# Why is $\log(1+e^x) - \frac{x}{2}$ even?

I'm dealing with Fourier series and I'm trying to figure out $\log(1+e^x) - \frac{x}{2}$ is even??? I've tried the $f(-x) = f(x)$ method but it doesn't give me the equality. But I've plotted it, and it is even? :S

• Formatting tips here.
– Em.
Commented May 24, 2016 at 3:39
• This question seemed ripe for a Taylor series expansion, but I don't immediately see that it helps. Commented May 24, 2016 at 4:22
• It would work fine (although I don't know if OP has worked with those): the only thing keeping $\ \log(1+e^x) \$ from being even turns out to be the $\ \frac{x}{2} \$ term in the series. Commented May 24, 2016 at 4:25
• The Taylor series of $f(x) := \log(1+e^x)$ around $x_0=0$ will give you a null coefficients $f^{(n)}(0)=0$ for every odd terms $$f^{(n)}(x_0) \frac{(x-x_0)^n}{n!} = f^{(n)}(0) \frac{x^n}{n!},$$ except for the first, which will be $f'(0)=1/2$, giving you the $f'(0) \frac{x}{1!}=x/2$ that will cancel out with the $-x/2$. Unfortunately, it will be tiresome to do all the math. I was doing it, but then took an arrow to the knee. =D Commented May 24, 2016 at 14:22

\begin{align} \ln(1+e^x)-\frac x2 &= \ln(1+e^x)-\ln(e^{\frac x2}) \\ &= \ln\left((1+e^x)e^{\frac {-x}2}\right) \\ &=\ln(e^{\frac {-x}2} +e^{\frac x2}) \\ \end{align} From this it should be obvious that the function is indeed even.

• +1 It might be mentioned that you nicely "unmask" this function as being $\ \ln ( \ \cosh \left[ \frac{x}{2} \right] \ ) \$ , the logarithm of an even and always positive function, and thus expected to be even. Commented May 24, 2016 at 4:36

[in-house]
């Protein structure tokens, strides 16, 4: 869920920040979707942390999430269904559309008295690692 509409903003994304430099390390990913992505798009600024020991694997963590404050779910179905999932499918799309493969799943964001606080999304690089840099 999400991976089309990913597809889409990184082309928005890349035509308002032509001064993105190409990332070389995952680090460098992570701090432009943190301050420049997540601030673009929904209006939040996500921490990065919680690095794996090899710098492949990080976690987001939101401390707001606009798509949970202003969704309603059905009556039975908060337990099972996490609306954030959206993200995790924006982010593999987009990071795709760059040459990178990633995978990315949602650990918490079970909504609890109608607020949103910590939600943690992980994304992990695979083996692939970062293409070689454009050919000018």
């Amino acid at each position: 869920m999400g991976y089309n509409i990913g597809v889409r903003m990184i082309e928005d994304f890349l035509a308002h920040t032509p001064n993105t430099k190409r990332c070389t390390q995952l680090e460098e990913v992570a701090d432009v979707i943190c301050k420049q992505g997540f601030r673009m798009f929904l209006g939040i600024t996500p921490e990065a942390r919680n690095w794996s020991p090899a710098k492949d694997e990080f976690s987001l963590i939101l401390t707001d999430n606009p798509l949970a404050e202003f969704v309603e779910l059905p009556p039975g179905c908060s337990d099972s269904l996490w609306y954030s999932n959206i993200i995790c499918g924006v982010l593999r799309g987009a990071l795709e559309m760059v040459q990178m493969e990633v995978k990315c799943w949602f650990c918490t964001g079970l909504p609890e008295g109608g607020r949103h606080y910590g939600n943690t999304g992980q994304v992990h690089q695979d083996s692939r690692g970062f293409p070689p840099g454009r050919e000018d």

• @RecklessReckoner A little nitpicking, but shouldn't it be $\ln \left( 2\cosh ( \frac{x}{2} ) \right )$? :) Commented May 24, 2016 at 4:39
• Yes, I slipped a factor of $\ 2 \$ : I went back to check it using the "double-angle formula" for cosh and see that I goofed using the first formula I applied. Commented May 24, 2016 at 4:52

Another way of treating this is that a continuous function $\ f(x) \$ can be "separated" into "even" and "odd" components,

$$f_e(x) \ = \ \frac{f(x) \ + \ f(-x)}{2} \ \ \ \text{and} \ \ \ f_o(x) \ = \ \frac{f(x) \ - \ f(-x)}{2} \ \ .$$

Here, we have

$$f_o(x) \ = \ \frac{[ \ \log(1+e^x) \ - \ \frac{x}{2} \ ] \ - \ [ \ \log(1+e^{-x}) \ - \ \frac{(-x)}{2} \ ]}{2}$$

$$= \ \frac{ \ \log(1+e^x) \ - \ \ \log(1+e^{-x}) \ - \ x }{2}$$

$$= \ \frac{1}{2} \ \left[ \ \log \left(\frac{1+e^x}{1+e^{-x}} \right) \ - \ x \ \right] \ = \ \frac{1}{2} \ \left[ \ \log \left(\frac{e^x \ [1+e^x]}{e^x+1} \right) \ - \ x \ \right] \ \$$

$$= \ \frac{1}{2} \ [ \ \log (e^x ) \ - \ x \ ] \ \ = \ \ \frac{1}{2} \ [ \ x \ - \ x \ ] \ = \ 0 \ \ .$$

Our function has zero "odd component", so it is purely even. [We could also have shown that $\ f_e(x) \ = \ f(x) \$ .]

• +1. Note that this apply to all (real-valued) functions, not only the continuous ones. Commented May 24, 2016 at 4:18
• I was "playing it safe": this function is continuous everywhere, so the technique would definitely work here. Commented May 24, 2016 at 4:21

Why do you say that checking $f(-x)=f(x)$ doesn't work? Of course it does. $\ddot\smile$ $$\ln(1+e^{-x})-\frac{-x}2=\ln\frac{e^x+1}{e^x}+\frac x2=\ln(e^x+1)-\ln e^x+\frac x2=\\=\ln(1+e^x)-x+\frac x2=\ln(1+e^x)-\frac x2$$